The split came after a buildup of tension over several weeks between Balkenende and Bos, the finance minister, mainly over Afghanistan and the government’s earlier political support for the war in Iraq.

“This is the end of this cabinet,” said Andre Rouvoet, leader of the third coalition party. He said Queen Beatrix, Holland’s ceremonial head of state who will formally accept the resignations of the Labour ministers on Saturday, “will ask the remaining ministers to prepare for elections.”

It was an uncomfortable alliance of convenience from the start, with … Balkenende and Bos exchanging unusually sharp barbs during the 2006 election campaign.

The acrimony surfaced again during a parliamentary debate on Thursday over Afghanistan, with the two government leaders in open discord in the face of concerted attacks by the opposition parties.

Opinion polls suggest the Afghan war is deeply unpopular. Labour, which has been dropping in the polls, appeared determined to take a stand with next month’s scheduled local elections in mind.

Bert Koenders, the Labour minister for overseas development aid, said his party was abiding by the government’s promise when it prolonged the Afghanistan mission last time – that it would be the last extension.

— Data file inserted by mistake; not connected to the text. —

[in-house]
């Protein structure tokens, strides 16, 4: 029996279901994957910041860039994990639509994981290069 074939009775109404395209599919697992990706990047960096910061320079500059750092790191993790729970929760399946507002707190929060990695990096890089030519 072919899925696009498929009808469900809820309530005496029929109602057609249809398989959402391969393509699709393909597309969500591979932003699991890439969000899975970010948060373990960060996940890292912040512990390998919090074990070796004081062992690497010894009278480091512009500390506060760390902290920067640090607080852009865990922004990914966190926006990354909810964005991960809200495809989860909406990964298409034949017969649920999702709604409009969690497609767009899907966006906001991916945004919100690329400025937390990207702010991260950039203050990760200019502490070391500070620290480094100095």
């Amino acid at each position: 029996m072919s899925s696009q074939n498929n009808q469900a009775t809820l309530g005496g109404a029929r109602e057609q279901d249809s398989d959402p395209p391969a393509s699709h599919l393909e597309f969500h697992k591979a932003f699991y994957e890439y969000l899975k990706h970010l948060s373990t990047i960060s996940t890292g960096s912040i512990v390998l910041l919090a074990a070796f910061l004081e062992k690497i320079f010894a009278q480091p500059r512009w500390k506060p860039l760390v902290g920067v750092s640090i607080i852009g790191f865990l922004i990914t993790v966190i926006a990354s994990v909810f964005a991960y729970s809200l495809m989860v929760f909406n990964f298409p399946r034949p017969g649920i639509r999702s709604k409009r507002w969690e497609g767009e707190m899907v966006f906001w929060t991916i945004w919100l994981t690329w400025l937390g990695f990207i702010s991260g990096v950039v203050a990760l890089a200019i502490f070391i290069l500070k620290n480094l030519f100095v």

“We are sticking the Cabinet decision of two years ago,” he said.

An election within the next few months could see a further rise in power of the extreme anti-immigrant populist Geert Wilders, whose ranking in the polls rivals Balkenende’s.

Balkenende has been prime minister since 2002, but he resigned twice before because of the country’s fractious political alignments.

See also here.

The Netherlands is to hold a general election on 9 June, following the government’s collapse at the weekend in a row over Afghanistan: here.

13 thoughts on “Afghanistan war brings down Dutch government

  1. After Søren Gade, what now?

    Monday, 01 March 2010 14:15 JH News

    The departure of Søren Gade could exacerbate resentment of troop deployments

    This week’s cabinet reshuffle saw the country’s defence minister bid an emotional farewell to his post and politics in general. Søren Gade has been a stalwart of the Defence Ministry for the past six years, and is more or less single-handedly credited with keeping public opinion on side in Denmark’s efforts in Afghanistan.